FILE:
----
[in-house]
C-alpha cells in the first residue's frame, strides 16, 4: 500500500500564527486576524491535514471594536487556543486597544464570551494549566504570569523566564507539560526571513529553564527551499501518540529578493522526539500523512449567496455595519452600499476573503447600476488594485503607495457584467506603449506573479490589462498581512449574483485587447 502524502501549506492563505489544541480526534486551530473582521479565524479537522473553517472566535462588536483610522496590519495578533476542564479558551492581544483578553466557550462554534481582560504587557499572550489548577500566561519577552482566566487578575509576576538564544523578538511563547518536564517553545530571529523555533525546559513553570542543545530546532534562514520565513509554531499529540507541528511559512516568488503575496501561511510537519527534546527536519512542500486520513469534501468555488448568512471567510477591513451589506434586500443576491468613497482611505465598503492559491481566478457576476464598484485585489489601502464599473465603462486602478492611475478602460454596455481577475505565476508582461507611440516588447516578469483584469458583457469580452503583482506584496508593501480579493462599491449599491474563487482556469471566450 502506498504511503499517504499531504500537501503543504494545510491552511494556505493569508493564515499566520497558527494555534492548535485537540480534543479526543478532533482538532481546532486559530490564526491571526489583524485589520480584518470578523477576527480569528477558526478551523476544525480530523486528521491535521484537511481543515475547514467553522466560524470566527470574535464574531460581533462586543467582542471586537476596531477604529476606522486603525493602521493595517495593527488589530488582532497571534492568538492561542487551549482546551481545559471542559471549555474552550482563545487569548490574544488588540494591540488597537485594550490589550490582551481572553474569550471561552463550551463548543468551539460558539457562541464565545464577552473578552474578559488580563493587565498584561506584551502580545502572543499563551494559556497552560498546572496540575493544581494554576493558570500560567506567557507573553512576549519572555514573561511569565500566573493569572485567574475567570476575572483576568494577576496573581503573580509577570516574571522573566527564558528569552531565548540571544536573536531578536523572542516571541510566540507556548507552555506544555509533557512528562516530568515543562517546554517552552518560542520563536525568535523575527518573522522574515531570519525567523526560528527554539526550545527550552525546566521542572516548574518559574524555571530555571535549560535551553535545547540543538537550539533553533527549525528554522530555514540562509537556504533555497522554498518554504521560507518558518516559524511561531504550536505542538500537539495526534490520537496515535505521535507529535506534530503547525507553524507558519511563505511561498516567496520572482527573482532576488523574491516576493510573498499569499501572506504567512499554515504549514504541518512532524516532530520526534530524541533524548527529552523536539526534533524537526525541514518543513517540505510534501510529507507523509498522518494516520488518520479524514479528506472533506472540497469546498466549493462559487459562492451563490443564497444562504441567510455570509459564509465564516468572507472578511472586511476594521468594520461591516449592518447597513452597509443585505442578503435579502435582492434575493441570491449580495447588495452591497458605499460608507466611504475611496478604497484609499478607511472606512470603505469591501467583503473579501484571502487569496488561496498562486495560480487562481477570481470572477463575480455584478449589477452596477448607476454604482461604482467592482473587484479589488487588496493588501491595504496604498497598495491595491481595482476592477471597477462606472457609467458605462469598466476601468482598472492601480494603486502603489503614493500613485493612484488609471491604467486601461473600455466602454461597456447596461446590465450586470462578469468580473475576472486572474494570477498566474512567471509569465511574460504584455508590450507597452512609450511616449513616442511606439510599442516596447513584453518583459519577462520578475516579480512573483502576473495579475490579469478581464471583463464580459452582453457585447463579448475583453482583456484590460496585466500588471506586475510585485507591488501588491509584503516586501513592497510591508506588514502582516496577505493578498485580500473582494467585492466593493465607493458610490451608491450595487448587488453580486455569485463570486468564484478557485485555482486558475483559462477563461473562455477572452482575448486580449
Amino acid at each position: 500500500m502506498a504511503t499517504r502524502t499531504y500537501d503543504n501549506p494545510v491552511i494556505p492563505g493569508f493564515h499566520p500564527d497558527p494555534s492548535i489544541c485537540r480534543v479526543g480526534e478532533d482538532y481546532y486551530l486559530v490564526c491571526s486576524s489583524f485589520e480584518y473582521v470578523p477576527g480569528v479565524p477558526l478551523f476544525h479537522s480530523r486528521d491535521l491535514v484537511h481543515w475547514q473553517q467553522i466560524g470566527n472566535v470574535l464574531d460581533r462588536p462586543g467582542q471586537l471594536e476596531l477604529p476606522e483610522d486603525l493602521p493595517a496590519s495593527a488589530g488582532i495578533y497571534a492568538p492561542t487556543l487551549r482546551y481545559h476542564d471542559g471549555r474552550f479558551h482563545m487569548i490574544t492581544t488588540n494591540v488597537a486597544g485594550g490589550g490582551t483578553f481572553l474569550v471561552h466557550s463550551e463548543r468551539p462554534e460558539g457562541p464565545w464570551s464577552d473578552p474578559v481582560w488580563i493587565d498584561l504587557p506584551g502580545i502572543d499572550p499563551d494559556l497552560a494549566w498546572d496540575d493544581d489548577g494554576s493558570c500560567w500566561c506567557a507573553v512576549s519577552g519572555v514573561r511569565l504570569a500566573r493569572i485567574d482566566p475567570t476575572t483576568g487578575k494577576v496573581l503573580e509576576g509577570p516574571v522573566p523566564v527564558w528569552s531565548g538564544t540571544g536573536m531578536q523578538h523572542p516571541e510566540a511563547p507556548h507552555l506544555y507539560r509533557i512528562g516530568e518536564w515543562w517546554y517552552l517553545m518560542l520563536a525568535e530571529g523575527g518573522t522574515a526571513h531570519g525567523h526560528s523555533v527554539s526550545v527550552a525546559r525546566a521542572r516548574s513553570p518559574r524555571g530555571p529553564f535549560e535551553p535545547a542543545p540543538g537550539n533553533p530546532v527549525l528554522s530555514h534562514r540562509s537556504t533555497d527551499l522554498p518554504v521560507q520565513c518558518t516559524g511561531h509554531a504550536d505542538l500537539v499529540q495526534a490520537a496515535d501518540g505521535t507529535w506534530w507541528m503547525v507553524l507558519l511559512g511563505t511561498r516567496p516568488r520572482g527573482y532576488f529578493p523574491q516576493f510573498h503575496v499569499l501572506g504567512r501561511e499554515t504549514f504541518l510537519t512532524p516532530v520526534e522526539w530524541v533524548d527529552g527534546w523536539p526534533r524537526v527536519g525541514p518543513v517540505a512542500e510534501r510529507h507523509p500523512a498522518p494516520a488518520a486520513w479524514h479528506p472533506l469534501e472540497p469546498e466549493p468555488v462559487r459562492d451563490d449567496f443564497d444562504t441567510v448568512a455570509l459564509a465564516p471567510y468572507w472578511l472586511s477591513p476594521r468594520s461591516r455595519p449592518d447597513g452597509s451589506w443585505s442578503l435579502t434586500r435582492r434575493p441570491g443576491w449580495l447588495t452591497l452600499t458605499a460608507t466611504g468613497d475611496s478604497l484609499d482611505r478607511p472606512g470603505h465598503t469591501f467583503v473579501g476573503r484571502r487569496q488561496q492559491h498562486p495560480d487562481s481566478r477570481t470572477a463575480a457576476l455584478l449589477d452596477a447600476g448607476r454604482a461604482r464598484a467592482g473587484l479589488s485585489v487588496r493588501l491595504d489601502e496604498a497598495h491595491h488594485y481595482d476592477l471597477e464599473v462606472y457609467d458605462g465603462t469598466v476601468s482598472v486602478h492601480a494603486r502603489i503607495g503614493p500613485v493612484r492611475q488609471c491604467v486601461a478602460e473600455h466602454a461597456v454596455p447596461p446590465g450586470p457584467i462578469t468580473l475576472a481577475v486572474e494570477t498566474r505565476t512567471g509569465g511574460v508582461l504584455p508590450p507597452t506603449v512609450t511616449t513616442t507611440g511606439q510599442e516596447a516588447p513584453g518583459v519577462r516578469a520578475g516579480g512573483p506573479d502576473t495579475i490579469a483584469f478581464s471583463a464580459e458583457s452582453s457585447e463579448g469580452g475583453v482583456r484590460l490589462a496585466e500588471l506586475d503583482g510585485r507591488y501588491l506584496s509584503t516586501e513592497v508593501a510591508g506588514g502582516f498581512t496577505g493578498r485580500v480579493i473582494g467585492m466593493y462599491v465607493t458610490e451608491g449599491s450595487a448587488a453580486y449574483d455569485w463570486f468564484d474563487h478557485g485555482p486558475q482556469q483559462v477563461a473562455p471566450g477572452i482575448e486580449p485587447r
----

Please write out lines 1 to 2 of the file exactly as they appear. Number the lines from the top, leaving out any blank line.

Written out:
[in-house]
C-alpha cells in the first residue's frame, strides 16, 4: 500500500500564527486576524491535514471594536487556543486597544464570551494549566504570569523566564507539560526571513529553564527551499501518540529578493522526539500523512449567496455595519452600499476573503447600476488594485503607495457584467506603449506573479490589462498581512449574483485587447 502524502501549506492563505489544541480526534486551530473582521479565524479537522473553517472566535462588536483610522496590519495578533476542564479558551492581544483578553466557550462554534481582560504587557499572550489548577500566561519577552482566566487578575509576576538564544523578538511563547518536564517553545530571529523555533525546559513553570542543545530546532534562514520565513509554531499529540507541528511559512516568488503575496501561511510537519527534546527536519512542500486520513469534501468555488448568512471567510477591513451589506434586500443576491468613497482611505465598503492559491481566478457576476464598484485585489489601502464599473465603462486602478492611475478602460454596455481577475505565476508582461507611440516588447516578469483584469458583457469580452503583482506584496508593501480579493462599491449599491474563487482556469471566450 502506498504511503499517504499531504500537501503543504494545510491552511494556505493569508493564515499566520497558527494555534492548535485537540480534543479526543478532533482538532481546532486559530490564526491571526489583524485589520480584518470578523477576527480569528477558526478551523476544525480530523486528521491535521484537511481543515475547514467553522466560524470566527470574535464574531460581533462586543467582542471586537476596531477604529476606522486603525493602521493595517495593527488589530488582532497571534492568538492561542487551549482546551481545559471542559471549555474552550482563545487569548490574544488588540494591540488597537485594550490589550490582551481572553474569550471561552463550551463548543468551539460558539457562541464565545464577552473578552474578559488580563493587565498584561506584551502580545502572543499563551494559556497552560498546572496540575493544581494554576493558570500560567506567557507573553512576549519572555514573561511569565500566573493569572485567574475567570476575572483576568494577576496573581503573580509577570516574571522573566527564558528569552531565548540571544536573536531578536523572542516571541510566540507556548507552555506544555509533557512528562516530568515543562517546554517552552518560542520563536525568535523575527518573522522574515531570519525567523526560528527554539526550545527550552525546566521542572516548574518559574524555571530555571535549560535551553535545547540543538537550539533553533527549525528554522530555514540562509537556504533555497522554498518554504521560507518558518516559524511561531504550536505542538500537539495526534490520537496515535505521535507529535506534530503547525507553524507558519511563505511561498516567496520572482527573482532576488523574491516576493510573498499569499501572506504567512499554515504549514504541518512532524516532530520526534530524541533524548527529552523536539526534533524537526525541514518543513517540505510534501510529507507523509498522518494516520488518520479524514479528506472533506472540497469546498466549493462559487459562492451563490443564497444562504441567510455570509459564509465564516468572507472578511472586511476594521468594520461591516449592518447597513452597509443585505442578503435579502435582492434575493441570491449580495447588495452591497458605499460608507466611504475611496478604497484609499478607511472606512470603505469591501467583503473579501484571502487569496488561496498562486495560480487562481477570481470572477463575480455584478449589477452596477448607476454604482461604482467592482473587484479589488487588496493588501491595504496604498497598495491595491481595482476592477471597477462606472457609467458605462469598466476601468482598472492601480494603486502603489503614493500613485493612484488609471491604467486601461473600455466602454461597456447596461446590465450586470462578469468580473475576472486572474494570477498566474512567471509569465511574460504584455508590450507597452512609450511616449513616442511606439510599442516596447513584453518583459519577462520578475516579480512573483502576473495579475490579469478581464471583463464580459452582453457585447463579448475583453482583456484590460496585466500588471506586475510585485507591488501588491509584503516586501513592497510591508506588514502582516496577505493578498485580500473582494467585492466593493465607493458610490451608491450595487448587488453580486455569485463570486468564484478557485485555482486558475483559462477563461473562455477572452482575448486580449